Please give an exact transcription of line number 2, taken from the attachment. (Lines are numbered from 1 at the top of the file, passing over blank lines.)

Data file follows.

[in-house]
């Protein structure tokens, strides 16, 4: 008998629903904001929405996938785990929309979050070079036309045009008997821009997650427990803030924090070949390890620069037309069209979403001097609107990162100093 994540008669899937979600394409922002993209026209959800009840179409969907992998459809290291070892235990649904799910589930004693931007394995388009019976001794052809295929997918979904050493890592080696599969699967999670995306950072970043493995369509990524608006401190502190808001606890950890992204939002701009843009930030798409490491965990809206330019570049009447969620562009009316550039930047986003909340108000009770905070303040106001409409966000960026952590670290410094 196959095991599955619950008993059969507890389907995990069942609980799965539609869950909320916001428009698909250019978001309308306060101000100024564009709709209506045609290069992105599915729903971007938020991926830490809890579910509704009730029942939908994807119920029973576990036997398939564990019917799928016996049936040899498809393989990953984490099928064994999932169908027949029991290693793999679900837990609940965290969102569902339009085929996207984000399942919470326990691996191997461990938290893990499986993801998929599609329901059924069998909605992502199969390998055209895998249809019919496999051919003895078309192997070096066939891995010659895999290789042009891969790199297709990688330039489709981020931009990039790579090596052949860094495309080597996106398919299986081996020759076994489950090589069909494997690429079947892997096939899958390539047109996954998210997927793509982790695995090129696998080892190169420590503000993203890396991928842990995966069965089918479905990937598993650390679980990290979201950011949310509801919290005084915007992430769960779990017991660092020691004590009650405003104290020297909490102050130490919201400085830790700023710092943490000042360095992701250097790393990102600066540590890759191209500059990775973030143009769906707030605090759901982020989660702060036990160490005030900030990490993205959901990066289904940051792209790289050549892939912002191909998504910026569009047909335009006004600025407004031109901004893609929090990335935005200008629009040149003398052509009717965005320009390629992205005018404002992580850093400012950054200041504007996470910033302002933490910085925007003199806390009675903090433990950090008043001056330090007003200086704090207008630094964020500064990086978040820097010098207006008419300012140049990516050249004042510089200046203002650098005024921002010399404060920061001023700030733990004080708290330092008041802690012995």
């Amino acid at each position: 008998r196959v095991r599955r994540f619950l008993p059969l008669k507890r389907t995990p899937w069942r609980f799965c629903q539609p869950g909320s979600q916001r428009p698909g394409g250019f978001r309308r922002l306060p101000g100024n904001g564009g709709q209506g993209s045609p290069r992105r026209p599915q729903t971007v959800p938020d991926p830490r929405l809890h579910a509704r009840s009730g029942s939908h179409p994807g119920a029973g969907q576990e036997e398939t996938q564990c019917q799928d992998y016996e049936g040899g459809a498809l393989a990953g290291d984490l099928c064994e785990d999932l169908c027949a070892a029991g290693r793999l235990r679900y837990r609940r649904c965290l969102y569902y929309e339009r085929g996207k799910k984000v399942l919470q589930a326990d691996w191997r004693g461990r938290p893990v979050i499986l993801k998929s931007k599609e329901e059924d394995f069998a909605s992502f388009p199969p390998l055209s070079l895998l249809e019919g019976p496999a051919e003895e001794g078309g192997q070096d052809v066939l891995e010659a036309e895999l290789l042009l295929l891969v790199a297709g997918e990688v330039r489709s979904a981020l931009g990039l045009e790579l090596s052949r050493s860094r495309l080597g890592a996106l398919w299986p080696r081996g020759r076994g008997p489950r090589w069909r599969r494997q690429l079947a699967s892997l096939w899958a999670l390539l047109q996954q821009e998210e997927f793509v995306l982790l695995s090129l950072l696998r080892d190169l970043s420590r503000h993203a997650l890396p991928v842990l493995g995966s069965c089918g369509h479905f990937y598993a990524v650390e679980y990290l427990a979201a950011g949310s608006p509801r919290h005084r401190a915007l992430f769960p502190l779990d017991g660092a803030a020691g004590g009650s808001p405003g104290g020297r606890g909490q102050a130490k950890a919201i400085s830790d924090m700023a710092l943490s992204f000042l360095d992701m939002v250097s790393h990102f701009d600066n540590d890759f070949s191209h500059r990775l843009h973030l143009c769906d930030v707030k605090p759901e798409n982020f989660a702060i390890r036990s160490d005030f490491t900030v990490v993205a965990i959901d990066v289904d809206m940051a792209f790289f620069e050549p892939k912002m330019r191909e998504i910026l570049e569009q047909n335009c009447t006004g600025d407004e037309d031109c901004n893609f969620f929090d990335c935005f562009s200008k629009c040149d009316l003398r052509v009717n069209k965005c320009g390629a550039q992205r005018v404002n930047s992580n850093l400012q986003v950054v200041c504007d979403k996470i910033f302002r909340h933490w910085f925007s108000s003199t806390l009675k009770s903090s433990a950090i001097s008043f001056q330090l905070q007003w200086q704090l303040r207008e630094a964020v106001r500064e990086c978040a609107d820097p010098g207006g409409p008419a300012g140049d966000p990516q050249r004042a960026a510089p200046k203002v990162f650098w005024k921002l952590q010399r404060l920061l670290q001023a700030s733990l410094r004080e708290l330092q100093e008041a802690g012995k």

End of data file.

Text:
């Protein structure tokens, strides 16, 4: 008998629903904001929405996938785990929309979050070079036309045009008997821009997650427990803030924090070949390890620069037309069209979403001097609107990162100093 994540008669899937979600394409922002993209026209959800009840179409969907992998459809290291070892235990649904799910589930004693931007394995388009019976001794052809295929997918979904050493890592080696599969699967999670995306950072970043493995369509990524608006401190502190808001606890950890992204939002701009843009930030798409490491965990809206330019570049009447969620562009009316550039930047986003909340108000009770905070303040106001409409966000960026952590670290410094 196959095991599955619950008993059969507890389907995990069942609980799965539609869950909320916001428009698909250019978001309308306060101000100024564009709709209506045609290069992105599915729903971007938020991926830490809890579910509704009730029942939908994807119920029973576990036997398939564990019917799928016996049936040899498809393989990953984490099928064994999932169908027949029991290693793999679900837990609940965290969102569902339009085929996207984000399942919470326990691996191997461990938290893990499986993801998929599609329901059924069998909605992502199969390998055209895998249809019919496999051919003895078309192997070096066939891995010659895999290789042009891969790199297709990688330039489709981020931009990039790579090596052949860094495309080597996106398919299986081996020759076994489950090589069909494997690429079947892997096939899958390539047109996954998210997927793509982790695995090129696998080892190169420590503000993203890396991928842990995966069965089918479905990937598993650390679980990290979201950011949310509801919290005084915007992430769960779990017991660092020691004590009650405003104290020297909490102050130490919201400085830790700023710092943490000042360095992701250097790393990102600066540590890759191209500059990775973030143009769906707030605090759901982020989660702060036990160490005030900030990490993205959901990066289904940051792209790289050549892939912002191909998504910026569009047909335009006004600025407004031109901004893609929090990335935005200008629009040149003398052509009717965005320009390629992205005018404002992580850093400012950054200041504007996470910033302002933490910085925007003199806390009675903090433990950090008043001056330090007003200086704090207008630094964020500064990086978040820097010098207006008419300012140049990516050249004042510089200046203002650098005024921002010399404060920061001023700030733990004080708290330092008041802690012995």